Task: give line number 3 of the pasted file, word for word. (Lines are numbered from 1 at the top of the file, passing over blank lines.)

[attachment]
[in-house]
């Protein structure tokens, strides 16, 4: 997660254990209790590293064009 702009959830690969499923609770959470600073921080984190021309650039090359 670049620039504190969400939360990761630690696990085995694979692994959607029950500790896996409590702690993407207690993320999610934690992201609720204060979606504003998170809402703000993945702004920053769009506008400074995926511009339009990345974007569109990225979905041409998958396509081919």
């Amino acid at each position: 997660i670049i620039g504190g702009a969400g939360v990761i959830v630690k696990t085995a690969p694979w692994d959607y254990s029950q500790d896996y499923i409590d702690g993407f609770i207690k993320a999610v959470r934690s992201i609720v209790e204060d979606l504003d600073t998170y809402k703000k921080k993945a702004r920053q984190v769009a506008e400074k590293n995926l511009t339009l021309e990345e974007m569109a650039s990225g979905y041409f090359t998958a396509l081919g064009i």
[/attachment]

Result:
């Amino acid at each position: 997660i670049i620039g504190g702009a969400g939360v990761i959830v630690k696990t085995a690969p694979w692994d959607y254990s029950q500790d896996y499923i409590d702690g993407f609770i207690k993320a999610v959470r934690s992201i609720v209790e204060d979606l504003d600073t998170y809402k703000k921080k993945a702004r920053q984190v769009a506008e400074k590293n995926l511009t339009l021309e990345e974007m569109a650039s990225g979905y041409f090359t998958a396509l081919g064009i």